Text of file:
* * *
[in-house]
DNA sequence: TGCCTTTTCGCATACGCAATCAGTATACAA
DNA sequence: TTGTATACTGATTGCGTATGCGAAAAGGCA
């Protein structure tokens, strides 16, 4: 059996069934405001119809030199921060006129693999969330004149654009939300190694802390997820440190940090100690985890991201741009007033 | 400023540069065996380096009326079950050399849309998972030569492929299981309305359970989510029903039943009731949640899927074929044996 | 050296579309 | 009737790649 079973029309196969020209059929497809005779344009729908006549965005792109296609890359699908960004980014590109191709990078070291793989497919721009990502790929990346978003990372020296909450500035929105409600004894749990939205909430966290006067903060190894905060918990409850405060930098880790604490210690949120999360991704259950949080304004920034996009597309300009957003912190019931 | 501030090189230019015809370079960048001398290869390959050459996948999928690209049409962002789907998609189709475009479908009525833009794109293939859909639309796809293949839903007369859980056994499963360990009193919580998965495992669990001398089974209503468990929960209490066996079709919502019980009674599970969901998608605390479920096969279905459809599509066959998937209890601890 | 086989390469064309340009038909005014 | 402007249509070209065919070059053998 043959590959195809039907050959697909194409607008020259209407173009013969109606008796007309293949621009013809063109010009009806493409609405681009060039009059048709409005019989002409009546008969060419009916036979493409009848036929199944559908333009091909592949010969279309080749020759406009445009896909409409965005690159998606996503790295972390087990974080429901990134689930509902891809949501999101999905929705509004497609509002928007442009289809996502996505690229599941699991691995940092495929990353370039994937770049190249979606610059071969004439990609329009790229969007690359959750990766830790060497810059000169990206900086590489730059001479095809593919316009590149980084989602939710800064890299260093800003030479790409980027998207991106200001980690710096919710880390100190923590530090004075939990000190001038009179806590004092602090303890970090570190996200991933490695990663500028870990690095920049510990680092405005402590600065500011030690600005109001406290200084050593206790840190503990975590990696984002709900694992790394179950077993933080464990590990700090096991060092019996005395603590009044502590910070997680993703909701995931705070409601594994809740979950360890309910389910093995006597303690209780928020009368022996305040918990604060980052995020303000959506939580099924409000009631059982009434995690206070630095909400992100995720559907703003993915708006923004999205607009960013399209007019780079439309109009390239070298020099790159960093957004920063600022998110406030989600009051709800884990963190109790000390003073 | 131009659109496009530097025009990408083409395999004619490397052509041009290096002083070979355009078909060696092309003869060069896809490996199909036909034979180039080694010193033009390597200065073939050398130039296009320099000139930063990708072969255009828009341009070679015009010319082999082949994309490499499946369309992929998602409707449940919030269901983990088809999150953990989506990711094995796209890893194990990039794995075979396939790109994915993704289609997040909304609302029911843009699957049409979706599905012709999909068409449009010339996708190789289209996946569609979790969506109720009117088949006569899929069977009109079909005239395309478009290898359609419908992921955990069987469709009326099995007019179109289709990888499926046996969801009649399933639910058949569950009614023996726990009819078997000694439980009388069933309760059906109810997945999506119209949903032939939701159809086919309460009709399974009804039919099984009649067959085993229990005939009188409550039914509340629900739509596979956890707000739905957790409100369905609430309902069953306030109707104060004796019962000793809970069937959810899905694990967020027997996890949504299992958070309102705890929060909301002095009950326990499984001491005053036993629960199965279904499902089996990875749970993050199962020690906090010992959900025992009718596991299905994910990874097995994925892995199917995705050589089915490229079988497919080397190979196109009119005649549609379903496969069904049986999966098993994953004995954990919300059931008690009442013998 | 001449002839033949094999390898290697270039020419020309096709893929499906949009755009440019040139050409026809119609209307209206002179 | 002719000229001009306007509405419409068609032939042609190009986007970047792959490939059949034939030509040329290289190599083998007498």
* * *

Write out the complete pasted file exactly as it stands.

[in-house]
DNA sequence: TGCCTTTTCGCATACGCAATCAGTATACAA
DNA sequence: TTGTATACTGATTGCGTATGCGAAAAGGCA
């Protein structure tokens, strides 16, 4: 059996069934405001119809030199921060006129693999969330004149654009939300190694802390997820440190940090100690985890991201741009007033 | 400023540069065996380096009326079950050399849309998972030569492929299981309305359970989510029903039943009731949640899927074929044996 | 050296579309 | 009737790649 079973029309196969020209059929497809005779344009729908006549965005792109296609890359699908960004980014590109191709990078070291793989497919721009990502790929990346978003990372020296909450500035929105409600004894749990939205909430966290006067903060190894905060918990409850405060930098880790604490210690949120999360991704259950949080304004920034996009597309300009957003912190019931 | 501030090189230019015809370079960048001398290869390959050459996948999928690209049409962002789907998609189709475009479908009525833009794109293939859909639309796809293949839903007369859980056994499963360990009193919580998965495992669990001398089974209503468990929960209490066996079709919502019980009674599970969901998608605390479920096969279905459809599509066959998937209890601890 | 086989390469064309340009038909005014 | 402007249509070209065919070059053998 043959590959195809039907050959697909194409607008020259209407173009013969109606008796007309293949621009013809063109010009009806493409609405681009060039009059048709409005019989002409009546008969060419009916036979493409009848036929199944559908333009091909592949010969279309080749020759406009445009896909409409965005690159998606996503790295972390087990974080429901990134689930509902891809949501999101999905929705509004497609509002928007442009289809996502996505690229599941699991691995940092495929990353370039994937770049190249979606610059071969004439990609329009790229969007690359959750990766830790060497810059000169990206900086590489730059001479095809593919316009590149980084989602939710800064890299260093800003030479790409980027998207991106200001980690710096919710880390100190923590530090004075939990000190001038009179806590004092602090303890970090570190996200991933490695990663500028870990690095920049510990680092405005402590600065500011030690600005109001406290200084050593206790840190503990975590990696984002709900694992790394179950077993933080464990590990700090096991060092019996005395603590009044502590910070997680993703909701995931705070409601594994809740979950360890309910389910093995006597303690209780928020009368022996305040918990604060980052995020303000959506939580099924409000009631059982009434995690206070630095909400992100995720559907703003993915708006923004999205607009960013399209007019780079439309109009390239070298020099790159960093957004920063600022998110406030989600009051709800884990963190109790000390003073 | 131009659109496009530097025009990408083409395999004619490397052509041009290096002083070979355009078909060696092309003869060069896809490996199909036909034979180039080694010193033009390597200065073939050398130039296009320099000139930063990708072969255009828009341009070679015009010319082999082949994309490499499946369309992929998602409707449940919030269901983990088809999150953990989506990711094995796209890893194990990039794995075979396939790109994915993704289609997040909304609302029911843009699957049409979706599905012709999909068409449009010339996708190789289209996946569609979790969506109720009117088949006569899929069977009109079909005239395309478009290898359609419908992921955990069987469709009326099995007019179109289709990888499926046996969801009649399933639910058949569950009614023996726990009819078997000694439980009388069933309760059906109810997945999506119209949903032939939701159809086919309460009709399974009804039919099984009649067959085993229990005939009188409550039914509340629900739509596979956890707000739905957790409100369905609430309902069953306030109707104060004796019962000793809970069937959810899905694990967020027997996890949504299992958070309102705890929060909301002095009950326990499984001491005053036993629960199965279904499902089996990875749970993050199962020690906090010992959900025992009718596991299905994910990874097995994925892995199917995705050589089915490229079988497919080397190979196109009119005649549609379903496969069904049986999966098993994953004995954990919300059931008690009442013998 | 001449002839033949094999390898290697270039020419020309096709893929499906949009755009440019040139050409026809119609209307209206002179 | 002719000229001009306007509405419409068609032939042609190009986007970047792959490939059949034939030509040329290289190599083998007498």